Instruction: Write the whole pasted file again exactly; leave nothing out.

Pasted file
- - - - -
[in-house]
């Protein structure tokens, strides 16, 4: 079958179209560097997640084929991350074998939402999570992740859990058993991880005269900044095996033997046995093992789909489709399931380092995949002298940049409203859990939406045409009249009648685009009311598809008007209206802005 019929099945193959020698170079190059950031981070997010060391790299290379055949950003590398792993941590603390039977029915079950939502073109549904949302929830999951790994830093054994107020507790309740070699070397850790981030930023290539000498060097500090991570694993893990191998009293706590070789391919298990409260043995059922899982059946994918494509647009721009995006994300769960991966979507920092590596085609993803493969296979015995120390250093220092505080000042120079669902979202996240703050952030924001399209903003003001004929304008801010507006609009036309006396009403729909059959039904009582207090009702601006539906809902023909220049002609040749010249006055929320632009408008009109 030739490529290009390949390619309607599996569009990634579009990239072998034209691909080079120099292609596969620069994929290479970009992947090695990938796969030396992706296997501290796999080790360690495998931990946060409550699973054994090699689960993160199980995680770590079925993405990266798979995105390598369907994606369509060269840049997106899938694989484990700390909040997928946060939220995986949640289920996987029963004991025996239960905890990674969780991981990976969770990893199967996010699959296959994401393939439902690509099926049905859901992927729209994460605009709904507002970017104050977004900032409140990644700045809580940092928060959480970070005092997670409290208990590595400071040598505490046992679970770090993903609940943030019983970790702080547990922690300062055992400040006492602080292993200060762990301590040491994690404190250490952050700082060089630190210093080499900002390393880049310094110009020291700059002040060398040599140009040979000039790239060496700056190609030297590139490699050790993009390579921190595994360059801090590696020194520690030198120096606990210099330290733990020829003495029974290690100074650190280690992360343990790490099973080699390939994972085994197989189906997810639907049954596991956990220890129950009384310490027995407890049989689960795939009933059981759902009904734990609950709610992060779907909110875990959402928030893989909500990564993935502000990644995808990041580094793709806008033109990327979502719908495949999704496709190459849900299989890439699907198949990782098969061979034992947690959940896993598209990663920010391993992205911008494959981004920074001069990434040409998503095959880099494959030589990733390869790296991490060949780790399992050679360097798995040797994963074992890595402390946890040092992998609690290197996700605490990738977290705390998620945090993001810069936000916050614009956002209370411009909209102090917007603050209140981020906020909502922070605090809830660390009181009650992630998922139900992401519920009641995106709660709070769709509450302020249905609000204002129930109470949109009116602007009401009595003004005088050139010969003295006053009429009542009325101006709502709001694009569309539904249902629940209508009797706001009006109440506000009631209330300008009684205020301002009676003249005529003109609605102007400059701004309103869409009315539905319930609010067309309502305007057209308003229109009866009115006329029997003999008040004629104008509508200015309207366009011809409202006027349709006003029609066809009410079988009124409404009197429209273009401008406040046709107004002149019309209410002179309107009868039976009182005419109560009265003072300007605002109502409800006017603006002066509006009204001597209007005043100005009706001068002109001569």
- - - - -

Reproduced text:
[in-house]
């Protein structure tokens, strides 16, 4: 079958179209560097997640084929991350074998939402999570992740859990058993991880005269900044095996033997046995093992789909489709399931380092995949002298940049409203859990939406045409009249009648685009009311598809008007209206802005 019929099945193959020698170079190059950031981070997010060391790299290379055949950003590398792993941590603390039977029915079950939502073109549904949302929830999951790994830093054994107020507790309740070699070397850790981030930023290539000498060097500090991570694993893990191998009293706590070789391919298990409260043995059922899982059946994918494509647009721009995006994300769960991966979507920092590596085609993803493969296979015995120390250093220092505080000042120079669902979202996240703050952030924001399209903003003001004929304008801010507006609009036309006396009403729909059959039904009582207090009702601006539906809902023909220049002609040749010249006055929320632009408008009109 030739490529290009390949390619309607599996569009990634579009990239072998034209691909080079120099292609596969620069994929290479970009992947090695990938796969030396992706296997501290796999080790360690495998931990946060409550699973054994090699689960993160199980995680770590079925993405990266798979995105390598369907994606369509060269840049997106899938694989484990700390909040997928946060939220995986949640289920996987029963004991025996239960905890990674969780991981990976969770990893199967996010699959296959994401393939439902690509099926049905859901992927729209994460605009709904507002970017104050977004900032409140990644700045809580940092928060959480970070005092997670409290208990590595400071040598505490046992679970770090993903609940943030019983970790702080547990922690300062055992400040006492602080292993200060762990301590040491994690404190250490952050700082060089630190210093080499900002390393880049310094110009020291700059002040060398040599140009040979000039790239060496700056190609030297590139490699050790993009390579921190595994360059801090590696020194520690030198120096606990210099330290733990020829003495029974290690100074650190280690992360343990790490099973080699390939994972085994197989189906997810639907049954596991956990220890129950009384310490027995407890049989689960795939009933059981759902009904734990609950709610992060779907909110875990959402928030893989909500990564993935502000990644995808990041580094793709806008033109990327979502719908495949999704496709190459849900299989890439699907198949990782098969061979034992947690959940896993598209990663920010391993992205911008494959981004920074001069990434040409998503095959880099494959030589990733390869790296991490060949780790399992050679360097798995040797994963074992890595402390946890040092992998609690290197996700605490990738977290705390998620945090993001810069936000916050614009956002209370411009909209102090917007603050209140981020906020909502922070605090809830660390009181009650992630998922139900992401519920009641995106709660709070769709509450302020249905609000204002129930109470949109009116602007009401009595003004005088050139010969003295006053009429009542009325101006709502709001694009569309539904249902629940209508009797706001009006109440506000009631209330300008009684205020301002009676003249005529003109609605102007400059701004309103869409009315539905319930609010067309309502305007057209308003229109009866009115006329029997003999008040004629104008509508200015309207366009011809409202006027349709006003029609066809009410079988009124409404009197429209273009401008406040046709107004002149019309209410002179309107009868039976009182005419109560009265003072300007605002109502409800006017603006002066509006009204001597209007005043100005009706001068002109001569």